Trump's proposed tariffs on Mexico would be biggest tax hike in almost 30 years: report

President TrumpDonald John TrumpThe Hill's Morning Report - Sponsored by AdvaMed - House panel expected to approve impeachment articles Thursday Democrats worried by Jeremy Corbyn's UK rise amid anti-Semitism Warren, Buttigieg duke it out in sprint to 2020 MORE’s proposed tariffs on Mexican imports – an effort to pressure the country to halt the flow of migrants from Central America – could constitute the biggest tax hike on American consumers in nearly three decades, according to an analysis by the Tax Foundation.

The 5 percent tariff on Mexican goods is set to take effect June 10 and steadily increase until it reaches 25 percent “unless and until Mexico substantially stops the illegal inflow of aliens coming through its territory,” according to a statement from the White House Thursday.

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Existing tariffs in place against Mexico would increase revenues by $69 billion, or about 0.32 percent of gross domestic product (GDP), according to the right-leaning Tax Foundation. The 5 percent tariff would increase this figure to about 0.40 percent of GDP. Tax increases under then-President Bill ClintonWilliam (Bill) Jefferson ClintonParties clash as impeachment articles move closer to House vote USA Today editorial board calls for Trump's impeachment House's proposed impeachment articles are serious grounds to remove the president MORE in 1993 led to revenues of about 0.36 percent of GDP, according to the Tax Foundation.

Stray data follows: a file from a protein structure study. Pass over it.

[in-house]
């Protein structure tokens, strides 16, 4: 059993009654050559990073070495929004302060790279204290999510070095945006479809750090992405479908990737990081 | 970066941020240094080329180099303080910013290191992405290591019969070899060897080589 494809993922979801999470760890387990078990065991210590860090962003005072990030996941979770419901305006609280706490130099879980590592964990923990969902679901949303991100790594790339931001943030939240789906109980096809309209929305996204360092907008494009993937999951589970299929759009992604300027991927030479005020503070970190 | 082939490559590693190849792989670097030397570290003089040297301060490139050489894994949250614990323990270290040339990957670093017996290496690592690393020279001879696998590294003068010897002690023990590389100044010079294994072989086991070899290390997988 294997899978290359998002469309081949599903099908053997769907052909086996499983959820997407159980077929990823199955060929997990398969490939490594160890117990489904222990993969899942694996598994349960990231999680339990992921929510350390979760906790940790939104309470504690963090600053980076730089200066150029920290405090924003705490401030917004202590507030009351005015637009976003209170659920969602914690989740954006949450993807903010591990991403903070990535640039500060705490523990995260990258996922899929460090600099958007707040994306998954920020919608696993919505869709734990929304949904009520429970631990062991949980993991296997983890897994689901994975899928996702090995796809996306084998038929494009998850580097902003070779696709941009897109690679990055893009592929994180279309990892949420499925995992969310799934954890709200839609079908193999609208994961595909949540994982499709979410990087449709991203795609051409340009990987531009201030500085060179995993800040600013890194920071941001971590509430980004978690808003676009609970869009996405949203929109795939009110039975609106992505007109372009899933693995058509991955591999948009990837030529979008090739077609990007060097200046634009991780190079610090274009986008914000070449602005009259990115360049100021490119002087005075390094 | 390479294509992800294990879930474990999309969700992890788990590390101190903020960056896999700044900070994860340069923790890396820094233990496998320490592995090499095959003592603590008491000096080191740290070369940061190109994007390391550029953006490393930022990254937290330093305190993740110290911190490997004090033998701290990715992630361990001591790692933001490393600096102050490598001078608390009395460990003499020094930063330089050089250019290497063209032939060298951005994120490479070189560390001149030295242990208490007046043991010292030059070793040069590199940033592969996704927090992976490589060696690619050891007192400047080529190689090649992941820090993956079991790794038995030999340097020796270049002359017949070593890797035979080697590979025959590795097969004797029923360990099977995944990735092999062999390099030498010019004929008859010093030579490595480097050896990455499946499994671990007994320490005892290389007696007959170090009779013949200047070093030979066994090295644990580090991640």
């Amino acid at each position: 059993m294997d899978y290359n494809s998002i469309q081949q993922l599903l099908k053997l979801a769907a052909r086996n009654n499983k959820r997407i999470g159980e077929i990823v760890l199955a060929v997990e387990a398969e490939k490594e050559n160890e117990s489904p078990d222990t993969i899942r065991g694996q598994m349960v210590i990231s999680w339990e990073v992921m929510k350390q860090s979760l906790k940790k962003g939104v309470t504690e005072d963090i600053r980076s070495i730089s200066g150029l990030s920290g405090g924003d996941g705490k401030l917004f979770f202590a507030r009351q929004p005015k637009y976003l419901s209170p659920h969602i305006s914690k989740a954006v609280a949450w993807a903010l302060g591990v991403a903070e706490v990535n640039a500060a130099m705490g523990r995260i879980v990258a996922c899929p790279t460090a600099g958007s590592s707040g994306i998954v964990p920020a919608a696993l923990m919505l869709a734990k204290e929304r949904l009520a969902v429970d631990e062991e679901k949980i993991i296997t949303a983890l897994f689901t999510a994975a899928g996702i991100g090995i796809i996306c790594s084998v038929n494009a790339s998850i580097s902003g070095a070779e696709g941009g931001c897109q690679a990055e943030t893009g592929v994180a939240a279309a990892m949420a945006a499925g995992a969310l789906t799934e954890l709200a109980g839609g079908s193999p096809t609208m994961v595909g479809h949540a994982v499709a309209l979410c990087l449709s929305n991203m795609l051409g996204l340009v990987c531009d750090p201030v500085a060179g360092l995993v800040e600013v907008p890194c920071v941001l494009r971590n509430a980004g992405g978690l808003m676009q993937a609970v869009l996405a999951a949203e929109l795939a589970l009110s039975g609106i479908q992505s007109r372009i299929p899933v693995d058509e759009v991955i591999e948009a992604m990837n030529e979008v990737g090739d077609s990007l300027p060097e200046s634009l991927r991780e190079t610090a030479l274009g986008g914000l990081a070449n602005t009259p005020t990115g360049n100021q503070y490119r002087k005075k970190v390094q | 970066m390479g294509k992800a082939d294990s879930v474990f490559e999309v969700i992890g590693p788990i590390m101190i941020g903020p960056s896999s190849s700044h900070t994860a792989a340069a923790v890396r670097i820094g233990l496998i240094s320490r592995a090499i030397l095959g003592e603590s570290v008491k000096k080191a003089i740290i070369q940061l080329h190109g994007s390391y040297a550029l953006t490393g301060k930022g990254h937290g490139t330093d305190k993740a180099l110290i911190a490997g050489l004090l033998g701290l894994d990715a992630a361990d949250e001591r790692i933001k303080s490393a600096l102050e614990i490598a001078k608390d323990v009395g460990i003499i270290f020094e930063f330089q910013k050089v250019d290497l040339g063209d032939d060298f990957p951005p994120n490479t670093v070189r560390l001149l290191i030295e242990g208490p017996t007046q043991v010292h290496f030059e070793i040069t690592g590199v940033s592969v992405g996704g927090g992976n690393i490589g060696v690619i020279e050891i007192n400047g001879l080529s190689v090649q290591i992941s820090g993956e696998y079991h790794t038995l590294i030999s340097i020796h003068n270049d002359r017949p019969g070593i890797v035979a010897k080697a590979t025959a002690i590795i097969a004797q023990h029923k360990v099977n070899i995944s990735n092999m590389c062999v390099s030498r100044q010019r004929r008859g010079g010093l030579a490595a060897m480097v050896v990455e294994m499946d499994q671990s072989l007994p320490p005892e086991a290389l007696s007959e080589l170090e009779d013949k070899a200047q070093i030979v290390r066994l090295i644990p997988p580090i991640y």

“The Tax Foundation model estimates that if the Trump administration imposes additional tariffs on automobiles and parts, additional tariffs on products from China, and tariffs on products from Mexico, GDP would fall by an additional 0.50 percent ($124.82 billion), resulting in 0.33 percent lower wages and 387,041 fewer full-time equivalent jobs,” the foundation states.

The Tax Foundation’s estimates only apply to the initial 5 percent tariffs. If the White House makes good on its threats of 25 percent on all Chinese and Mexican imports, the revenues would reach 1.45 percent of GDP, a figure last reached after a 1968 tax increase, according to the Treasury Department.

On Sunday, acting White House Chief of Staff Mick MulvaneyJohn (Mick) Michael MulvaneyDemocrats seek leverage for trial Lies, damned lies and impeachable lies Trump abandons plan to dissolve Office of Personnel Management: report MORE said President Trump is “deadly serious” about following through on the Mexican tariffs